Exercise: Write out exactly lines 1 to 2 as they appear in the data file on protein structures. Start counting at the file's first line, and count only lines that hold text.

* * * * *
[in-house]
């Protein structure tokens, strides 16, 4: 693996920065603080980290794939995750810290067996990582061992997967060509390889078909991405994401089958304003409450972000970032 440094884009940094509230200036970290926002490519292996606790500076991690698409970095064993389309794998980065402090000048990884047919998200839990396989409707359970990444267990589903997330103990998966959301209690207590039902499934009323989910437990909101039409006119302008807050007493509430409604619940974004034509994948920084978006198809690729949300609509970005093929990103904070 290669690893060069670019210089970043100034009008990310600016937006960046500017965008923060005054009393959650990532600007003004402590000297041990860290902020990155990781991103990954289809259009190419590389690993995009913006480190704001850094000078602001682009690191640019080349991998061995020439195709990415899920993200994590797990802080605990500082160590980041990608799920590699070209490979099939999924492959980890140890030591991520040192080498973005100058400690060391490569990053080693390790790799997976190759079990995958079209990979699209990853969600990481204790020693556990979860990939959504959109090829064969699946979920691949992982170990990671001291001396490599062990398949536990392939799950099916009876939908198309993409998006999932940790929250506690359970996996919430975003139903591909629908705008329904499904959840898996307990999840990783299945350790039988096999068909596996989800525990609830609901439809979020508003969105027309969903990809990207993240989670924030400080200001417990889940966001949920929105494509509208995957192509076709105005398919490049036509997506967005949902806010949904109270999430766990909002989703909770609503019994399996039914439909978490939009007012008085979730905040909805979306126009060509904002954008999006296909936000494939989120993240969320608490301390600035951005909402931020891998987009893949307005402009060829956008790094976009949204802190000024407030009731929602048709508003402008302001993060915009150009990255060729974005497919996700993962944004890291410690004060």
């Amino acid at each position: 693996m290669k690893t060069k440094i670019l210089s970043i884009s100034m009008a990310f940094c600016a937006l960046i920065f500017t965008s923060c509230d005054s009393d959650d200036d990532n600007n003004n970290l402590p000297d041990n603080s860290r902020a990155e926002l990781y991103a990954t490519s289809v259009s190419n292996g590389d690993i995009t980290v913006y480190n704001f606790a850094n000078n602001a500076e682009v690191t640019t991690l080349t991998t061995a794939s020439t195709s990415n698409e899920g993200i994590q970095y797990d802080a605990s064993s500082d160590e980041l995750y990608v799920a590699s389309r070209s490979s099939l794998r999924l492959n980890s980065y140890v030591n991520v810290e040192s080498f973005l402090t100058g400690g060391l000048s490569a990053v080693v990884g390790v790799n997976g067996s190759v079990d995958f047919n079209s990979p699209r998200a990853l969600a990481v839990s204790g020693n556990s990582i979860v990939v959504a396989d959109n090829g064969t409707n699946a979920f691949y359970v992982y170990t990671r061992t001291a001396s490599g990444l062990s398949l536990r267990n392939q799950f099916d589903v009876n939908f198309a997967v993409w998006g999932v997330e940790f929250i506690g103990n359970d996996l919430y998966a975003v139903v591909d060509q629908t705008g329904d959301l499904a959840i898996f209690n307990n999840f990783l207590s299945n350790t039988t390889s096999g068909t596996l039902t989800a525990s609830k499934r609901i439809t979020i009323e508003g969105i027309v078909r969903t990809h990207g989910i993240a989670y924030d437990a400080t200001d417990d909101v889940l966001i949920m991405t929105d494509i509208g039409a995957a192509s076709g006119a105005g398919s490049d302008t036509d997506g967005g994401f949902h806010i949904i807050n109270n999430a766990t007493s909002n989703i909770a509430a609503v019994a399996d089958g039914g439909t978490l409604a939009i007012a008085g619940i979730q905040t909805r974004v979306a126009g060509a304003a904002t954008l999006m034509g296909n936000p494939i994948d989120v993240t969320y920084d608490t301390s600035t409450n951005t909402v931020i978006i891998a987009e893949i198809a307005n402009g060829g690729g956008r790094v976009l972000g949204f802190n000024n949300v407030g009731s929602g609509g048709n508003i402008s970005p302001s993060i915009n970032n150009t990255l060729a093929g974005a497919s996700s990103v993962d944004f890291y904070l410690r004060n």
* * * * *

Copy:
[in-house]
């Protein structure tokens, strides 16, 4: 693996920065603080980290794939995750810290067996990582061992997967060509390889078909991405994401089958304003409450972000970032 440094884009940094509230200036970290926002490519292996606790500076991690698409970095064993389309794998980065402090000048990884047919998200839990396989409707359970990444267990589903997330103990998966959301209690207590039902499934009323989910437990909101039409006119302008807050007493509430409604619940974004034509994948920084978006198809690729949300609509970005093929990103904070 290669690893060069670019210089970043100034009008990310600016937006960046500017965008923060005054009393959650990532600007003004402590000297041990860290902020990155990781991103990954289809259009190419590389690993995009913006480190704001850094000078602001682009690191640019080349991998061995020439195709990415899920993200994590797990802080605990500082160590980041990608799920590699070209490979099939999924492959980890140890030591991520040192080498973005100058400690060391490569990053080693390790790799997976190759079990995958079209990979699209990853969600990481204790020693556990979860990939959504959109090829064969699946979920691949992982170990990671001291001396490599062990398949536990392939799950099916009876939908198309993409998006999932940790929250506690359970996996919430975003139903591909629908705008329904499904959840898996307990999840990783299945350790039988096999068909596996989800525990609830609901439809979020508003969105027309969903990809990207993240989670924030400080200001417990889940966001949920929105494509509208995957192509076709105005398919490049036509997506967005949902806010949904109270999430766990909002989703909770609503019994399996039914439909978490939009007012008085979730905040909805979306126009060509904002954008999006296909936000494939989120993240969320608490301390600035951005909402931020891998987009893949307005402009060829956008790094976009949204802190000024407030009731929602048709508003402008302001993060915009150009990255060729974005497919996700993962944004890291410690004060």